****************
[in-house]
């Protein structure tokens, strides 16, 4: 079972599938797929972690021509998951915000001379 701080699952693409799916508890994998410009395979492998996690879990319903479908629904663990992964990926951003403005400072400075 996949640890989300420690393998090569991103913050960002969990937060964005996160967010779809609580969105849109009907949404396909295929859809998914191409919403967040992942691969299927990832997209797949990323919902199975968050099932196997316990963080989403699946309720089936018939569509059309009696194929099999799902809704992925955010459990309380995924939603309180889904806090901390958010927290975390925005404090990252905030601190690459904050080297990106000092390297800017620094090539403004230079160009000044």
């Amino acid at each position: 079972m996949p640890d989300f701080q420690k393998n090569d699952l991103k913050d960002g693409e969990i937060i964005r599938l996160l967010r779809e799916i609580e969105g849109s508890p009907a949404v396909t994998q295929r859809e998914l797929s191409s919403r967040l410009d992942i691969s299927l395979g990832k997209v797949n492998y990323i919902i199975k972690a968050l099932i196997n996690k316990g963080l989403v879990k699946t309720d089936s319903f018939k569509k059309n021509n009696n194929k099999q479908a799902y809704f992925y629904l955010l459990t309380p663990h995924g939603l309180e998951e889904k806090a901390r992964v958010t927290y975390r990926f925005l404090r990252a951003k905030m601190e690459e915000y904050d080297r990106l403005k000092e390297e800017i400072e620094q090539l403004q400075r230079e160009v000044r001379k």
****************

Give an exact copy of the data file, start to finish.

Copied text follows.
[in-house]
């Protein structure tokens, strides 16, 4: 079972599938797929972690021509998951915000001379 701080699952693409799916508890994998410009395979492998996690879990319903479908629904663990992964990926951003403005400072400075 996949640890989300420690393998090569991103913050960002969990937060964005996160967010779809609580969105849109009907949404396909295929859809998914191409919403967040992942691969299927990832997209797949990323919902199975968050099932196997316990963080989403699946309720089936018939569509059309009696194929099999799902809704992925955010459990309380995924939603309180889904806090901390958010927290975390925005404090990252905030601190690459904050080297990106000092390297800017620094090539403004230079160009000044």
């Amino acid at each position: 079972m996949p640890d989300f701080q420690k393998n090569d699952l991103k913050d960002g693409e969990i937060i964005r599938l996160l967010r779809e799916i609580e969105g849109s508890p009907a949404v396909t994998q295929r859809e998914l797929s191409s919403r967040l410009d992942i691969s299927l395979g990832k997209v797949n492998y990323i919902i199975k972690a968050l099932i196997n996690k316990g963080l989403v879990k699946t309720d089936s319903f018939k569509k059309n021509n009696n194929k099999q479908a799902y809704f992925y629904l955010l459990t309380p663990h995924g939603l309180e998951e889904k806090a901390r992964v958010t927290y975390r990926f925005l404090r990252a951003k905030m601190e690459e915000y904050d080297r990106l403005k000092e390297e800017i400072e620094q090539l403004q400075r230079e160009v000044r001379k």